First of all there is not one optimal strategy that applies universally to all the different types of handicapping contests.  Picking eight longshots might work in a 200 player point’s contest where most players are liberal in their selections but it is a terrible long term strategy in Head to Head contests.

Secondly there is a limit on the number of entries one can actively manage effectively.  An example outside horse racing can be found at a bingo hall (yes they still exist).  For the uninitiated one or two cards are the max but for a veteran twenty cards is a breeze.  Handicapping contest players are no different.  Some can handle only one or two entries at a time while others can handle ten or more.

Lastly entering too many handicapping contests can lead to wild fluctuations in your bankroll.  A good day can double or triple it but a bad day can reduce it by half or worse yet wipe it out.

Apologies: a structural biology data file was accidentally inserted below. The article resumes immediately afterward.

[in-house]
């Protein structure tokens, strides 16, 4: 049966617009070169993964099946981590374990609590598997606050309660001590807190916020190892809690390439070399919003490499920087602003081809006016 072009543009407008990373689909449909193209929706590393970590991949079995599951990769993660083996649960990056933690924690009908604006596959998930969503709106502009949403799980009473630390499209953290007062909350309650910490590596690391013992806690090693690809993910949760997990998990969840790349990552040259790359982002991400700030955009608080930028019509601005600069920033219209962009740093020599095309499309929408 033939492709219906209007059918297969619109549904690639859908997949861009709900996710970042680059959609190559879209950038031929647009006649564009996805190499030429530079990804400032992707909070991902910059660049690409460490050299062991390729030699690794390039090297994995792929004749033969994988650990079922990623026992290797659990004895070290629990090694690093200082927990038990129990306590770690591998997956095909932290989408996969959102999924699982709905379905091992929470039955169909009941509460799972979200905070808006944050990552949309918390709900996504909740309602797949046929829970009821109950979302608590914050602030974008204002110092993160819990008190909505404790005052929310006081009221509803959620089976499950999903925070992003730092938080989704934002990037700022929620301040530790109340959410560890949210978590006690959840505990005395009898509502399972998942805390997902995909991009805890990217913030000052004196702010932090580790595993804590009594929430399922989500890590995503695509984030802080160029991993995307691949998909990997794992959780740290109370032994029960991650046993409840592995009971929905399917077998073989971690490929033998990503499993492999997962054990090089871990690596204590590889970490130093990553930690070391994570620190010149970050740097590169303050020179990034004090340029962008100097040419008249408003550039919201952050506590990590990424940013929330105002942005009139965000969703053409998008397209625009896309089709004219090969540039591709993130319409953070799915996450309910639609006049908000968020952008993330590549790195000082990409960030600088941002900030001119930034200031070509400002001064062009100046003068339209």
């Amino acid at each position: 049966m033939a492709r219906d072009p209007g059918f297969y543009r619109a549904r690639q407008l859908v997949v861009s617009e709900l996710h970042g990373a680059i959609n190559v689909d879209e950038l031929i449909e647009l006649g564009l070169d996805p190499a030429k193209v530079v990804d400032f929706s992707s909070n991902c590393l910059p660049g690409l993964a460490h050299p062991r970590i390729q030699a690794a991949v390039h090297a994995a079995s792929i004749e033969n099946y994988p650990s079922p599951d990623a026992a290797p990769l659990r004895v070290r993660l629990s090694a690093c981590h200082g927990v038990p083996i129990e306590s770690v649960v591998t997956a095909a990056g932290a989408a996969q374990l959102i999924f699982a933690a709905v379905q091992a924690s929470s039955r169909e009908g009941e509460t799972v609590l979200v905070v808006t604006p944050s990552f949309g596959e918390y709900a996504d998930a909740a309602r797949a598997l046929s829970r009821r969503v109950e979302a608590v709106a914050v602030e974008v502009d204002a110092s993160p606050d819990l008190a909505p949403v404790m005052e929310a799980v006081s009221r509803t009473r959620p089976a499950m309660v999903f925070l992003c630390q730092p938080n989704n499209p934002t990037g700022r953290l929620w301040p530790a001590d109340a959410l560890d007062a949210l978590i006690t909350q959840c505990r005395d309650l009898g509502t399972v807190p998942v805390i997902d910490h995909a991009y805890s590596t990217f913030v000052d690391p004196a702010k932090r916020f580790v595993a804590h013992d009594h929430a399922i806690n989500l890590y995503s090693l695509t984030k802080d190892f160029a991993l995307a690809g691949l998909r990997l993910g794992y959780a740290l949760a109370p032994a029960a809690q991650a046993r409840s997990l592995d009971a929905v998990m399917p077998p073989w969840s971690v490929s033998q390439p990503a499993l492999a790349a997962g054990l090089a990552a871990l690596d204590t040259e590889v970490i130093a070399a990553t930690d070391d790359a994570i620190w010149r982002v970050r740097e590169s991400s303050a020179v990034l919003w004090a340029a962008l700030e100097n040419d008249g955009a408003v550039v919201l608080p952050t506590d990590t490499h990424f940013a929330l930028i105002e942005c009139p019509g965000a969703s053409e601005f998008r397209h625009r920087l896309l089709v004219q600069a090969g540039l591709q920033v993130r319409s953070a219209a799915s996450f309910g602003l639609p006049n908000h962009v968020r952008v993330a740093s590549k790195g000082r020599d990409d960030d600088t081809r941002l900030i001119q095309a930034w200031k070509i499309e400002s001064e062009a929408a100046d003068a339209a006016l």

Finding the Right Balance

Determining which handicapping contests to enter depends on your selections and confidence level that day.  If the contest races look chaotic and you find yourself landing on a bunch of longshots it’s probably best to avoid Head to Head or 3 to 5 player games.  If the races look straightforward and the likely winners logical those contests are probably your best chance of cashing.  In either case your confidence level must be the primary factor in deciding which contests to enter.  Be aggressive when you are confident and passive when you are not.